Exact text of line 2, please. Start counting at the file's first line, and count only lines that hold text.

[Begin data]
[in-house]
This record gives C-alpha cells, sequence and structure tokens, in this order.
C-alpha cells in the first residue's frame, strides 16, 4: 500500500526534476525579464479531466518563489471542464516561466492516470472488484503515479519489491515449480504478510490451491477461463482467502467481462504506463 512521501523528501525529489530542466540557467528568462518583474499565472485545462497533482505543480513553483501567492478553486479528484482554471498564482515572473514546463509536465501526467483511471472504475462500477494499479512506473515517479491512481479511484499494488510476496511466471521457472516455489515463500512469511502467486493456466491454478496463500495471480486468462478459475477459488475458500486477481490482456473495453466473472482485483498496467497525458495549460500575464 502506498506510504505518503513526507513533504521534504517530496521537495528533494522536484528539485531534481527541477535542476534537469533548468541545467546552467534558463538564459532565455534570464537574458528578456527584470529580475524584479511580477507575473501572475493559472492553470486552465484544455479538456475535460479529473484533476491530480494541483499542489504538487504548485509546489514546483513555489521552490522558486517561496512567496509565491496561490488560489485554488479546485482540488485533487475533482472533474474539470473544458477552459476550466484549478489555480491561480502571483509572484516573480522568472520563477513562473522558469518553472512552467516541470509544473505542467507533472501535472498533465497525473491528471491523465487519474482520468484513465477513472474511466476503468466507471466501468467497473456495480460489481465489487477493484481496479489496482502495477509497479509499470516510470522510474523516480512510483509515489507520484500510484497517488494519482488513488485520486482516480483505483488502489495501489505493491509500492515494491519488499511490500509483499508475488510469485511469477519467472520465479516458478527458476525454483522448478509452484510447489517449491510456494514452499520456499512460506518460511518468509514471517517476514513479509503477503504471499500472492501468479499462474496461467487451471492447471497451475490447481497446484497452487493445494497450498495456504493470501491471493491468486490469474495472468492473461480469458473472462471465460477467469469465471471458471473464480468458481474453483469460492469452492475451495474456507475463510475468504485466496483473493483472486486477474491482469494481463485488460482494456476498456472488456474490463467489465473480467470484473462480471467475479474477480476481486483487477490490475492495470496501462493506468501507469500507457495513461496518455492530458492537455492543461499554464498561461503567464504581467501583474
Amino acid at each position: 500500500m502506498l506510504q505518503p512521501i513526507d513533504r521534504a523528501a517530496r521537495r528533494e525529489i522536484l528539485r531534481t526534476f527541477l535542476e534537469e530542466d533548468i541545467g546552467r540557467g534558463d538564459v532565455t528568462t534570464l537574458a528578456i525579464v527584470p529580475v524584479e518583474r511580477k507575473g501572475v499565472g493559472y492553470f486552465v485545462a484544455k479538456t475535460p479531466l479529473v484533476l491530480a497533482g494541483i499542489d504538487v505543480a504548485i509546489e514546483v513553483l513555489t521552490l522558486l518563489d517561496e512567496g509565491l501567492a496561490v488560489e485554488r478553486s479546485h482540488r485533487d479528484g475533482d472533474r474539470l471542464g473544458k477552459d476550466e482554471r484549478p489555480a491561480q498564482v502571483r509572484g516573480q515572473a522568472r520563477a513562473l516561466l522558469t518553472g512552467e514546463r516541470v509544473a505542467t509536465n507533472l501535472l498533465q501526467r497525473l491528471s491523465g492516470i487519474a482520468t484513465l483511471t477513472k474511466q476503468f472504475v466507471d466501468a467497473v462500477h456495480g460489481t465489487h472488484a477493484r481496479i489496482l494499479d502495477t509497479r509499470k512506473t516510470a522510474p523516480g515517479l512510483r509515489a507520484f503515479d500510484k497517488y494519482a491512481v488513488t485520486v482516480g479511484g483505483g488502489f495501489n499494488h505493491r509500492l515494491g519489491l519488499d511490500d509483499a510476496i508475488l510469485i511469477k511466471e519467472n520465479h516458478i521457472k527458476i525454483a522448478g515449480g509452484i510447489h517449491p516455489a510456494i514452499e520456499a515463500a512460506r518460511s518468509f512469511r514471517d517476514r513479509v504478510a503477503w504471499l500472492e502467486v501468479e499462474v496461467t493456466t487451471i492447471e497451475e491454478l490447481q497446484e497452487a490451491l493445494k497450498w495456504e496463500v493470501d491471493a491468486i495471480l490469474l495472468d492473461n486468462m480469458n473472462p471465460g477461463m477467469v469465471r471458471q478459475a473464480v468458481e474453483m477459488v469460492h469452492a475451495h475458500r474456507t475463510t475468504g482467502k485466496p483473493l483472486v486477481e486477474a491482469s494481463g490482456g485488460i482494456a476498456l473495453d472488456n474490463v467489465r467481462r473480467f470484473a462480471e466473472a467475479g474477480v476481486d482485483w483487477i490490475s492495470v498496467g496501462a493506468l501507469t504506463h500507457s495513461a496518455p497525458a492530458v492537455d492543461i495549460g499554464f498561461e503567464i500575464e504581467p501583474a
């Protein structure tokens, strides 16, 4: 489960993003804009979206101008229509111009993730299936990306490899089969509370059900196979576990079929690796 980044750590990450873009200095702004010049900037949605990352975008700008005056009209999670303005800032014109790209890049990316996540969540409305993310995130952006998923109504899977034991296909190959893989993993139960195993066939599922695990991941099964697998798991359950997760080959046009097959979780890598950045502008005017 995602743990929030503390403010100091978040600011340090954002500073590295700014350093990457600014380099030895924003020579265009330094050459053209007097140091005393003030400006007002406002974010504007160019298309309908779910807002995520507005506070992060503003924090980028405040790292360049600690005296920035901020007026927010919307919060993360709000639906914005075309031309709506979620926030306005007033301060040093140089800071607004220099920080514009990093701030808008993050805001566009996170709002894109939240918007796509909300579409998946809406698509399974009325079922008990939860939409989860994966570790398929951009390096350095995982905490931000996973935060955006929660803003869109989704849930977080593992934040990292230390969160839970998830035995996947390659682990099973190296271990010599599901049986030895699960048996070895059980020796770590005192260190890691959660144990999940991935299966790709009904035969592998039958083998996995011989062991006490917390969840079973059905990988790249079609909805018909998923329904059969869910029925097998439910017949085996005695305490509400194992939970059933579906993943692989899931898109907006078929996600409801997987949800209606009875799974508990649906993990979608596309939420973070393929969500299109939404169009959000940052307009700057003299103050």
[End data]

This record gives C-alpha cells, sequence and structure tokens, in this order.